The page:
Effects of deregistration

The last step in closing down a company is for it to be removed from the register of companies (i.e to be deregistered). Once the company is deregistered it ceases to exist as a legal entity and can no longer do anything in its own right.

Once a company is deregistered:

  • the company's property (other than trust property) vests in ASIC

  • trust property (i.e. property held by the company on trust) vests in the Commonwealth (represented by ASIC)

  • the former officeholders no longer have the right to deal with the vested property

  • any legal proceedings in which the company is a party cannot be continued (in so far as they relate to the deregistered company).

For more information see:

  • section 601AD of the Corporations Act 2001 (effect of deregistration)

  • section 8(6) of the Australian Securities and Investments Commission Act 2001 (ASIC may deal with trust property for and on behalf of the Commonwealth).

What happens to property of deregistered companies?
What is 'vesting' and what property does/does not vest in ASIC or the Commonwealth?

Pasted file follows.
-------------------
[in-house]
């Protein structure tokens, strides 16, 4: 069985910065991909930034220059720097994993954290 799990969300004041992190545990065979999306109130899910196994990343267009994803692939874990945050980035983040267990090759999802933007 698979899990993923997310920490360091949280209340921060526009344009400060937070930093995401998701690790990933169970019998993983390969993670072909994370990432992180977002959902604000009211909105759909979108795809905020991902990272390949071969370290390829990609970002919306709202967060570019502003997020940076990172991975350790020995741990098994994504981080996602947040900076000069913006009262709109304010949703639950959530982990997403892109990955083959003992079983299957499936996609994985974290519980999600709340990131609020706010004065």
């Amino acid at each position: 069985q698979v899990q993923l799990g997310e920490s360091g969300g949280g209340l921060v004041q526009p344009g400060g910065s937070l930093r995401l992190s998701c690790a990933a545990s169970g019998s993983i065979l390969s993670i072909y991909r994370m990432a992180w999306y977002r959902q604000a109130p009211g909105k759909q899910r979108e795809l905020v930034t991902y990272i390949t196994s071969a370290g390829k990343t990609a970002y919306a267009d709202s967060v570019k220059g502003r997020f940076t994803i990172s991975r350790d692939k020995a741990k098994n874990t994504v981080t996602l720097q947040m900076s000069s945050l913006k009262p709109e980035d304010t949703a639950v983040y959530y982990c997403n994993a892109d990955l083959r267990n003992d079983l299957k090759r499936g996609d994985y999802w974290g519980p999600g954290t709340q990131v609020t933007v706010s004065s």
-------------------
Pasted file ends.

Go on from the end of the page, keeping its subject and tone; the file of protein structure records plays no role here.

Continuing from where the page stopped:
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Information about how to reinstate a company
Information about the deregistration process

This is only a general guide as to ASIC's approach to the property and rights that pass to ASIC and the Commonwealth on deregistration of a company. This document does not represent legal advice and should not be interpreted as such. Each application or inquiry will be considered on its facts and decided on its individual merits, based on all the information available to ASIC at the time. We encourage you to seek your own professional advice to find out how the law applying to deregistered companies affects your individual circumstances.

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Last updated: 23/03/2016 03:08